South Africa's Garden Route in the Western Cape Province (Previously known as Southern Cape) is arguably one of the country's most scenic areas. The name Garden Route was given to this area as it said to be Nature's Garden due to the number of plant species to be found in the area. With 8600 (5800 endemic) fynbos species alone (compared to UK's total plant species of 1500 and the entire African continent's 30000 plant species) it makes this area unequalled to any other on the planet.
The Garden Route consits of rolling fields, mountains (The Outeniqua range must surely be the prettiest in the country), forests (the biggest indigenious forest in South Africa), unspoilt beaches and the deep blue sea. The town of Mosselbay is joined Guiness Book of Records record holder for having the most consistent climate throughout the year. It therefore creates a multitude of different habitats for a magnitude of bird species!
I want to describe a few birding spots from this region and the first is going to be the water purification works just outside Mosselbay.
This particular site is not just a birding paradise but it is also a photographer's dream if visited early morning. It consists of large dams, spill over dams causing a small flood plain and adjacent grasslands.
The big dams, inside the property of the Water works is only accessible on prior arrangement. One will readily find the bigger waterfowl here such as Cape Teal, Egyptian Goose and Yellow-billed Ducks and in summer thousands of Barn Swallows swoop across the water surface. The spillover and floodplain is the most productive and can be seen from the road side. The reed beds are home to hidden gems and one quickly realises that an hour visit to this smallish site might not be enough. Scan the reed beds carefully for weavers, warblers, snipes, crakes and swamphens.
The mud flats are covered with all sorts of birds and in some instances a scope will be of great aid, especially when you are trying to id that tricky wader. Scan the flats for the smaller plovers and sandpipers which are both numerous in summer. The water is covered with ducks, teals and geese. This spot also sports with a sighting of American Golden Plover in 1996. The grasslands are home to egrets, Blue Cranes (a vulneable species) and African Marsh-Harrier, sometimes seen hunting.
I never miss an opportunity to bird this location when down in the Garden route on holiday. And I never leave disappointed. It just seems to be one of those ever trustworthy birding sites and one always get the feeling that something interesting is to be encountered. Hopefull I will find that special rarity one of these good days.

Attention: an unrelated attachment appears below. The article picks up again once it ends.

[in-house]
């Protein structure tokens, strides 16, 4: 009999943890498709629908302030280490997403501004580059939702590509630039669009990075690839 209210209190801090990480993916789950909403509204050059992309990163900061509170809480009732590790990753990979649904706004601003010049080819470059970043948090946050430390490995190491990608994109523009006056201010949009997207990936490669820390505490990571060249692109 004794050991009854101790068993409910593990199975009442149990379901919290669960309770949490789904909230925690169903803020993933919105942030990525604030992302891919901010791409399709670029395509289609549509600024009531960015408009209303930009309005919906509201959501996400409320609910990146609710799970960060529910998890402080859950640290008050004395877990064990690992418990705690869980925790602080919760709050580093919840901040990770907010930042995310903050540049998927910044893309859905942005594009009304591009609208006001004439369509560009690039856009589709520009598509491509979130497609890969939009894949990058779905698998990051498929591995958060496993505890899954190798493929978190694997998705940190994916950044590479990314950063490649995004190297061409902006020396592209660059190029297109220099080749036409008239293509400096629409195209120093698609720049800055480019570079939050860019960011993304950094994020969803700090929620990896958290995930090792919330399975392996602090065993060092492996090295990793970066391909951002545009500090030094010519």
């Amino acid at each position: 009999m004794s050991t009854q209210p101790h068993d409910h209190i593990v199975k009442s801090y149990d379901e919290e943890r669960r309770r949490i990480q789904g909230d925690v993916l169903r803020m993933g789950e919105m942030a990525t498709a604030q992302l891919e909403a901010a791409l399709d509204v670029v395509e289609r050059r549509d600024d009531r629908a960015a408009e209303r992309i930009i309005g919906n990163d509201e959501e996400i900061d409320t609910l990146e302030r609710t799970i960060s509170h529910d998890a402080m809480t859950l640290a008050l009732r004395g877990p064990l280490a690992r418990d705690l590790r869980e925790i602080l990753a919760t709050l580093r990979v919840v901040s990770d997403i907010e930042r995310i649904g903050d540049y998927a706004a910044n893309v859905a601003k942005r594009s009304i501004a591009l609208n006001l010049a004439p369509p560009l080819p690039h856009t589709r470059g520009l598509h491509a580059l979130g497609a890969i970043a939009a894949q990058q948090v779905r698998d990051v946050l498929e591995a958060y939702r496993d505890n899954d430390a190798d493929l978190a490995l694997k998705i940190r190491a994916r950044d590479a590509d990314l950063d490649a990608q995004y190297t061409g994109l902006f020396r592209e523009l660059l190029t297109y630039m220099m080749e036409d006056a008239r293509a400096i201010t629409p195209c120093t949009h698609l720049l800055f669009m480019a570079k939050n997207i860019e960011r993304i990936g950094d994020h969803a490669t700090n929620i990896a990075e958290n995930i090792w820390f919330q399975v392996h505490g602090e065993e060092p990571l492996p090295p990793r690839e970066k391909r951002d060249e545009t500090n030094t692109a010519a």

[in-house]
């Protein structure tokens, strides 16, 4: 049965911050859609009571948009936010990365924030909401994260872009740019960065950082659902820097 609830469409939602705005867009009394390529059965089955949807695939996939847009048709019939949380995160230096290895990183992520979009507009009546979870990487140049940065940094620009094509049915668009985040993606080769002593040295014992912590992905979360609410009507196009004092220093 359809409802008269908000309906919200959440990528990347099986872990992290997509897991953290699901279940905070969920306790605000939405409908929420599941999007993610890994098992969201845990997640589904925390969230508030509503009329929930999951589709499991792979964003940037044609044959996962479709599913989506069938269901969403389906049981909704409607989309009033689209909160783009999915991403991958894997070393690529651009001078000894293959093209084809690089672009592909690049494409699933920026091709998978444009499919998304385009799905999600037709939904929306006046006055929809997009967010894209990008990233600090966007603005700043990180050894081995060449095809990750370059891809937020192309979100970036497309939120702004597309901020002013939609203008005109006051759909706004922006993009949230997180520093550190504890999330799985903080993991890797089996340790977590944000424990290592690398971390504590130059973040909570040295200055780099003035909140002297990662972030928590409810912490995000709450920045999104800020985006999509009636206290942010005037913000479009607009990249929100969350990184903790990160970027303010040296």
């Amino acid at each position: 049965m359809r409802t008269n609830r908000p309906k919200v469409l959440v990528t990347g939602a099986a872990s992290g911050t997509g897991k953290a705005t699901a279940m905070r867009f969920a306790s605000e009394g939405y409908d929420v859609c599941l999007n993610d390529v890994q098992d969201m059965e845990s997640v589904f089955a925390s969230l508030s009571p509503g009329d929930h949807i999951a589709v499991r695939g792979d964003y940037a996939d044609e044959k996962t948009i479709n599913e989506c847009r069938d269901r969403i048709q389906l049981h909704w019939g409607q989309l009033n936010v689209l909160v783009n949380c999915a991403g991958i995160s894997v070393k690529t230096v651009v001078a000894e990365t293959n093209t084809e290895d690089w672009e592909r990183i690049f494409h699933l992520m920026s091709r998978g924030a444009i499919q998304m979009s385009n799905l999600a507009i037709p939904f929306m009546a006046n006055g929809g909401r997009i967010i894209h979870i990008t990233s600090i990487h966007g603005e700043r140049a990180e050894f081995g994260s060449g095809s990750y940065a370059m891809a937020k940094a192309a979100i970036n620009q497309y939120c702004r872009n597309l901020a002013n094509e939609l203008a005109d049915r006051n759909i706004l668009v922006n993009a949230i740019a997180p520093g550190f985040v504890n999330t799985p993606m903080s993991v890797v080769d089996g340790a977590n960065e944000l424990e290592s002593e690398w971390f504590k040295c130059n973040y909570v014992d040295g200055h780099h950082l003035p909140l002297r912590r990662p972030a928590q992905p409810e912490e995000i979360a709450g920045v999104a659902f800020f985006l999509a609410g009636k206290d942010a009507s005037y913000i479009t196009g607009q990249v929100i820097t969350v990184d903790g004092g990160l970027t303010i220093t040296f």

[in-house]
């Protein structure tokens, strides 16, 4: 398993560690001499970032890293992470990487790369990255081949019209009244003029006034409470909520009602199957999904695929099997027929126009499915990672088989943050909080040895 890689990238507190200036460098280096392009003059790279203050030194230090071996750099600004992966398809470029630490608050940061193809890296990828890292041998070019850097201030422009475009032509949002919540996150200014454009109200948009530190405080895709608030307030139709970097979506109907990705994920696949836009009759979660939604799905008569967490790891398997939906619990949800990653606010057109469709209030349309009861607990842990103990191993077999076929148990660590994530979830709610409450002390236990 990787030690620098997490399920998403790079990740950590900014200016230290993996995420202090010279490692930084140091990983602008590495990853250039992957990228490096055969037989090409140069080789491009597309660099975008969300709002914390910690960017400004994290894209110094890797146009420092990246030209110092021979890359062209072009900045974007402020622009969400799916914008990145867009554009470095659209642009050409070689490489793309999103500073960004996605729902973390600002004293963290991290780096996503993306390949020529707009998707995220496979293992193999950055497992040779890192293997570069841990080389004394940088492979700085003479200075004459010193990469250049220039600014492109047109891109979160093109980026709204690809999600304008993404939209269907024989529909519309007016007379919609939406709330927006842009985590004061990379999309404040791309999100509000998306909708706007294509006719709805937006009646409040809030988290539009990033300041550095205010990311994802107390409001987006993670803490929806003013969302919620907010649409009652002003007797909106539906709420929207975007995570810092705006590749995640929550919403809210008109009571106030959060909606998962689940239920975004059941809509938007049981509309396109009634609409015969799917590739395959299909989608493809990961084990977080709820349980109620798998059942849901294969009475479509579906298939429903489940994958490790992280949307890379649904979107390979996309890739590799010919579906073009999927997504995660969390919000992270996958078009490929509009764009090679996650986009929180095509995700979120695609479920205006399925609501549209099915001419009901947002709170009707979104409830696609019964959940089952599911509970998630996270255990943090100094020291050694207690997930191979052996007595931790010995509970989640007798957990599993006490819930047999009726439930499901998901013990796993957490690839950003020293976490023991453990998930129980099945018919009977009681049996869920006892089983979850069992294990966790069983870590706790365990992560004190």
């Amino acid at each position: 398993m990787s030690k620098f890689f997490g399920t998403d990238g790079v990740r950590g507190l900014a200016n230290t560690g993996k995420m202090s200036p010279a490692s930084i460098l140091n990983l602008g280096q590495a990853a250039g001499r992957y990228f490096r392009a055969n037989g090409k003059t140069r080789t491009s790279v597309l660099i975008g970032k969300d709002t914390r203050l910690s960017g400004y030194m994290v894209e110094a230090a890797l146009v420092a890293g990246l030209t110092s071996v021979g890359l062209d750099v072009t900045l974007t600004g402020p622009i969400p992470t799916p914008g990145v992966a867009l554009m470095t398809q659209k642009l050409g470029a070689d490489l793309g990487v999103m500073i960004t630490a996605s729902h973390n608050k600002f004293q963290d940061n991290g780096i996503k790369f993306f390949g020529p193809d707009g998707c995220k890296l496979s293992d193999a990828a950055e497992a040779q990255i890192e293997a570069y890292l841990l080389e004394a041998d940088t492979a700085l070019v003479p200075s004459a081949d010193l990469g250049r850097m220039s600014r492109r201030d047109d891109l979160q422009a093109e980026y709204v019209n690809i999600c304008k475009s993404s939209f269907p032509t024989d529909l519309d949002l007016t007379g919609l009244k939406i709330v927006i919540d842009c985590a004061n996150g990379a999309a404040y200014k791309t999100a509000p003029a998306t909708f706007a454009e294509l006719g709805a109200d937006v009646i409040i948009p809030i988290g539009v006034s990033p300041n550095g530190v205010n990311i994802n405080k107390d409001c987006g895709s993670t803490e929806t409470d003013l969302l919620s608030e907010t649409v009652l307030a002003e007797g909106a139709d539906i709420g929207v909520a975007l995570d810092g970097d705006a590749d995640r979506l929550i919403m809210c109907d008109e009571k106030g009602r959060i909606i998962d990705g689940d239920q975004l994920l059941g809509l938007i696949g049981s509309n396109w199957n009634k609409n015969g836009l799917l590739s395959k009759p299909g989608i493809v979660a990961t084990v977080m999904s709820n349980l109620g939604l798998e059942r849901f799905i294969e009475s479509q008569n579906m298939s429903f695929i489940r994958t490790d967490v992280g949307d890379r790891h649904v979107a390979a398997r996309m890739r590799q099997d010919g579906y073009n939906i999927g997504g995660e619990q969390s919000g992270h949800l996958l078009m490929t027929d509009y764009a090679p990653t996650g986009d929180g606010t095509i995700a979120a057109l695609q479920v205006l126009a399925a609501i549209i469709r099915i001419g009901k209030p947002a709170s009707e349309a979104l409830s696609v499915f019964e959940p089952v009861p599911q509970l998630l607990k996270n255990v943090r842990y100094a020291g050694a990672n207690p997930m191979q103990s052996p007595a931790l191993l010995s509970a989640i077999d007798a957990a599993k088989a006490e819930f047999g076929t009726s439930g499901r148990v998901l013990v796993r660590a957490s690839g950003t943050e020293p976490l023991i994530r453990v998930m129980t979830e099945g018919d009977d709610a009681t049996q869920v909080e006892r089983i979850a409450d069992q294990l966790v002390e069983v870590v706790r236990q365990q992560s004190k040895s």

On a day visit you are bound to encounter some of the following species:
African Darter African Snipe African Spoonbill African Stonechat Barn Swallow Black Crake Black-Crowned Night Heron Black-headed Heron Black-shouldered Kite Blacksmith Plover Black-winged Lapwing Black-winged Stilt Blue Crane Cape Bulbul Cape Glossy Starling Cape Shoveler Cape Teal Cape Wagtail Cape Weaver Cattle Egret Common Fiscal Common Greenshank Common Moorhen Common Ringed Plover Common Wimbrel Crowned Plover Egyptian Goose Fiscal Flycatcher Glossy Ibis Greater Crested Grebe Greater Striped Swallow Grey Heron Grey-headed Gull Hadeda Ibis Kitlitz's Plover Knob-billed Coot Lesser Swamp Warbler Levaillant's Cisticola Little Egret Little Rush Warbler Mallard Marsh Sandpiper Pied Avocet Pied Kingfisher Pintailed Whydah Purple Swamphen Red Bishop Red-billed Teal Red-winged Starling Reed Cormorant Ruff Sacred Ibis South African Shelduck Southern Masked Weaver Southern Pochard Spur-winged Goose Swift Tern Water Thickknee White-Breasted Cormorant White-faced Duck White-fronted Plover White-necked Raven White-rumped Swift White-throated Canary White-throated Swallow Wood Sandpiper Yellow Bishop Yellow-billed Duck Zitting Cisticola
1Comment at Wednesday, 20 May 2009 12:18by DotDaan
Thanks WTM, Would love to visit this area in the near future
2Comment at Wednesday, 20 May 2009 14:05by Jay
wow seems like a great spot...was just talking to my parents yesterday and we were saying it's time we all headed to that part of the coast again...and the waterworks will defs be on the must see list! Thank you for sharing this with us!
3Comment at Wednesday, 20 May 2009 14:26by Laine
great read! thanks so much WTM..
and yes.. i concur you never quite know what to expect from those waterworks!!
4Comment at Wednesday, 20 May 2009 17:50by Muis
Thanks for the great write up WTM. Conjurs up fond memories of the area after having lived in Knysna for 8 yrs, until 8 yrs ago. Just a pity that I didn't id birds when seeing them then.
5Comment at Thursday, 21 May 2009 15:25by Katja Soehngen
Passed Mossel Bay quite a few times, without even knowing that those waterworks did exist. Thanx WTM for drawing our attention to that special spot.
» Post Comment
Only registered users can write a comment. Please login or register.